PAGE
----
Marisa Dipaola, USA / Portugal

Residency Period: August 1, 2016 - July 31, 2017


Bio

Marisa Dipaola was born barefoot on December 12th, 1977, and grew up in the cedar swamps and coastal Atlantic of southern New Jersey. She graduated with honors from the Rhode Island School of Design in 2000 where she majored in painting and began experimenting with site-specific sculptural installations. Upon graduation, Marisa received a travel grant to study la Mezquita, in Cordoba, Spain, which began a collection of travels to eighteen countries, studying the sacred architecture and natural wonders, producing site-specific artworks in Japan and Iceland as well as entire series of artwork while on residence in Spain, India, Italy, Egypt, Austria, and Bahrain.

She has exhibited her works internationally at museums, galleries, universities, cultural institutions, community gathering places, outdoors within natural sculptural parks and urban revitalization projects.

URL: dropr.com/marisadipaola


On-hiatus Proposal Summary

In the course of being a nomadic artist, Marisa Dipaola has wandered throughout the landscape in diverse surroundings, constantly inspired by the natural world that embraces us all. After residing in the southern Austrian Alps for three years, she and her family are ready for a road trip to move to southern Portugal, in order to buy and renovate an old farm as a sustainable, permaculture project: moonfarmers. Raising her three-year old daughter while this major project is on the go, she is unable to foresee any free-time to take part in the artworld, at least for a year or so. Instead, she will dedicate her time and artistic effort to turning an abandoned property into a sustainable small farm and retreat, and quite possibly a future artist residency.

Her time will be spent with rebuilding a sustainable habitation, sourcing and planting fruit and nut trees, native edibles, sacred seeds, establishing berry patches, grape vines, mushroom patches, a chicken coop, a small fish pond, a huge vegetable patch. She will use sculptural elements to create terraced farming areas, enhance microclimates and enable year-round cultivation courtesy of cold frames fashioned from old windows as well as illuminating indoor growing areas, a few wind-chimes, alternative-energy-generating works, and the interior redesign & redecoration of their living space. On a more scientific front, she hopes to incorporate the skills she learns during this time to create various sculptural projects that encourage growth, combining illuminated works with fungal works and garden projects to create sustainable, living artworks. Any additional free time she finds will be spent mending clothes from the pile she’s had gathering for years and to complete more butterfly carpets -- and there is that quilt she has wanted to make for her bedroom.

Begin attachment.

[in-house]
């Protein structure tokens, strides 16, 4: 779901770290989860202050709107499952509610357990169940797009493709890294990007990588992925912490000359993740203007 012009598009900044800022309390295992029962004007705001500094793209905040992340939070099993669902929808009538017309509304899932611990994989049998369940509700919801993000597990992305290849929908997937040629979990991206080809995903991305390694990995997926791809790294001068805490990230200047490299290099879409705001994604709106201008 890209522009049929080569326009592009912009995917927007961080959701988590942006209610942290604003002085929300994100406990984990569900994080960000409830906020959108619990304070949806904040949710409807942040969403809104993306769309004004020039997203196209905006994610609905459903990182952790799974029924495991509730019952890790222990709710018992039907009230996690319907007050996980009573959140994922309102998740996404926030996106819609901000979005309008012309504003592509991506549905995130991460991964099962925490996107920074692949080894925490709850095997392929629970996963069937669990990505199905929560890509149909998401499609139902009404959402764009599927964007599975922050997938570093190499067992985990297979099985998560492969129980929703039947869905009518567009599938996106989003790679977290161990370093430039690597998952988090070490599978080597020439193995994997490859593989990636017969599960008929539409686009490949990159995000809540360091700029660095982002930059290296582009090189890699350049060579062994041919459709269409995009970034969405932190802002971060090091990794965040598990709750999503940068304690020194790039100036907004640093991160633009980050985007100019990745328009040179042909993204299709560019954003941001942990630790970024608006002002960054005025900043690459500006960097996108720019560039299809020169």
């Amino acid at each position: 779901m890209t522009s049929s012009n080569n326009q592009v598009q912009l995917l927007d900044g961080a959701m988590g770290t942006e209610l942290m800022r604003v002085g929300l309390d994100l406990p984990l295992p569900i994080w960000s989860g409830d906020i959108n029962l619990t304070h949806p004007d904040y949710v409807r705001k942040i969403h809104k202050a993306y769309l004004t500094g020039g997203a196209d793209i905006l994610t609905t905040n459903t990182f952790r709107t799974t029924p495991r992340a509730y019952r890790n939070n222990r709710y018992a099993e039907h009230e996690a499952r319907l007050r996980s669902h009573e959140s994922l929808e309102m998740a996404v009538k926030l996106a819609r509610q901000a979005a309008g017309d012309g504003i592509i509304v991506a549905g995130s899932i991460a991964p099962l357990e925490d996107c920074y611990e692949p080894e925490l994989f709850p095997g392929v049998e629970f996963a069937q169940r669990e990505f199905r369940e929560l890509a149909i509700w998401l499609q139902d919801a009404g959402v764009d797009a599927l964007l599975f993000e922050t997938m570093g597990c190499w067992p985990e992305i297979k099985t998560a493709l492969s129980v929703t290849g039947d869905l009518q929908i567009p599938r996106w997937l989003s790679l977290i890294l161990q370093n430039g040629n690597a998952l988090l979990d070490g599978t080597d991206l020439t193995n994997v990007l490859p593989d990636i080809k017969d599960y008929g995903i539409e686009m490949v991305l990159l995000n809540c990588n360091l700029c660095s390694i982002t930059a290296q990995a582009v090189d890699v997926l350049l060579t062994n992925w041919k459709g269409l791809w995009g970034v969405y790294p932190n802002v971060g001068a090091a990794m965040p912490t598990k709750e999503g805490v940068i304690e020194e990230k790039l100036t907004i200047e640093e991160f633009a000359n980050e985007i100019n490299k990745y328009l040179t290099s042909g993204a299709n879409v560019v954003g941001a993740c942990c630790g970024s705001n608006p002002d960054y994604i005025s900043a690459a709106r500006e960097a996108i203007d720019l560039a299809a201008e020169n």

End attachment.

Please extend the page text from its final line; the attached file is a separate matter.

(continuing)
She hopes that the time working and reflecting while on-hiatus from the artworld, but proceeding with her moonfarmers project will guide the future, whichever way it grows.


Final Report


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recent comments

On Jul 31 2017, mathieu commented on revival: part IV: thank you for the reports and for the gorgeous photographs, your adventure is very inspiring![...]

On Jul 31 2017, co-director (s) commented on revival: part IV: I'm all choked up... July 31 happened to be my birthday too; what a last day! Thank you to you all!![...]

On Jul 31 2017, co-director (m) commented on revival: part IV: Thank you so much for your generous contribution to this project Marisa - and everyone (we know it's[...]

On Jul 30 2017, co-director (s) commented on revival: part three: One thing we regret not to have done sooner is to make the comment section capable of posting images[...]

On Jul 29 2017, marisa commented on revival: part one: Most of our gardening is playing the long-game & indeed for the patient-hearted. some of our tre[...]


new life

Our yard is abuzz with activity,
and each day new life is emerging.
And lots more flowers blooming.

The rose we planted in early Spring has blossomed.

And a whole lot of new maracuja blossoms, too!

And our second pomegranate tree has bloomed!

The first sunflower has opened!

The tomatoes and tomatillos are flowering,


as is one of the watermelons.


We have one baby watermelon!

We also have bunches of “green-berries”:

loads of green blueberries on about half of the blueberry bushes

and a scattering of green raspberries on the two golden raspberries
and a few more on a couple of the red raspberry bushes.

And as promised, a ton of blossoms on the blue ballet winter squash vines,